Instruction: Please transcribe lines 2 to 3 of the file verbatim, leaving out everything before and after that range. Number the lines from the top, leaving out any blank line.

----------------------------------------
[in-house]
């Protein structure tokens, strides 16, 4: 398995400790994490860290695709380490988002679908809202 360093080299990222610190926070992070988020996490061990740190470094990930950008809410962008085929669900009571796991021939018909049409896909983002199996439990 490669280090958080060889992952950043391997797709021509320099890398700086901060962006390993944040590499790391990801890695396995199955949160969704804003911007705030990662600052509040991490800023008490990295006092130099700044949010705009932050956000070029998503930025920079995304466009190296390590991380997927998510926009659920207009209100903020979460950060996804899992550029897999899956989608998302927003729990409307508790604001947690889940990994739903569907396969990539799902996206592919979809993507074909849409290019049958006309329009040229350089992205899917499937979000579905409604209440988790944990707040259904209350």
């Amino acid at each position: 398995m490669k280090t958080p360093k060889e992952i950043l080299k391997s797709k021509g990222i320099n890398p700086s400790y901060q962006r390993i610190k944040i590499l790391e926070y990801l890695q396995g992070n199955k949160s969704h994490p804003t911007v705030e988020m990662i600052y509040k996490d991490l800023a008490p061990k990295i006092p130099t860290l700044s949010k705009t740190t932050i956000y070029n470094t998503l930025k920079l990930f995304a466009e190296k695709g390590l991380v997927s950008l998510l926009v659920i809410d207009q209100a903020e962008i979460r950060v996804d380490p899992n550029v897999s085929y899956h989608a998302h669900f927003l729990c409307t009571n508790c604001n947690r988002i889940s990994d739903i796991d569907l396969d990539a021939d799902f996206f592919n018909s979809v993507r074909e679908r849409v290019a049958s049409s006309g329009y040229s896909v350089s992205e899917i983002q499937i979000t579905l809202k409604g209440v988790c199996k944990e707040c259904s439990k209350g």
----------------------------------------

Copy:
């Protein structure tokens, strides 16, 4: 398995400790994490860290695709380490988002679908809202 360093080299990222610190926070992070988020996490061990740190470094990930950008809410962008085929669900009571796991021939018909049409896909983002199996439990 490669280090958080060889992952950043391997797709021509320099890398700086901060962006390993944040590499790391990801890695396995199955949160969704804003911007705030990662600052509040991490800023008490990295006092130099700044949010705009932050956000070029998503930025920079995304466009190296390590991380997927998510926009659920207009209100903020979460950060996804899992550029897999899956989608998302927003729990409307508790604001947690889940990994739903569907396969990539799902996206592919979809993507074909849409290019049958006309329009040229350089992205899917499937979000579905409604209440988790944990707040259904209350």
């Amino acid at each position: 398995m490669k280090t958080p360093k060889e992952i950043l080299k391997s797709k021509g990222i320099n890398p700086s400790y901060q962006r390993i610190k944040i590499l790391e926070y990801l890695q396995g992070n199955k949160s969704h994490p804003t911007v705030e988020m990662i600052y509040k996490d991490l800023a008490p061990k990295i006092p130099t860290l700044s949010k705009t740190t932050i956000y070029n470094t998503l930025k920079l990930f995304a466009e190296k695709g390590l991380v997927s950008l998510l926009v659920i809410d207009q209100a903020e962008i979460r950060v996804d380490p899992n550029v897999s085929y899956h989608a998302h669900f927003l729990c409307t009571n508790c604001n947690r988002i889940s990994d739903i796991d569907l396969d990539a021939d799902f996206f592919n018909s979809v993507r074909e679908r849409v290019a049958s049409s006309g329009y040229s896909v350089s992205e899917i983002q499937i979000t579905l809202k409604g209440v988790c199996k944990e707040c259904s439990k209350g």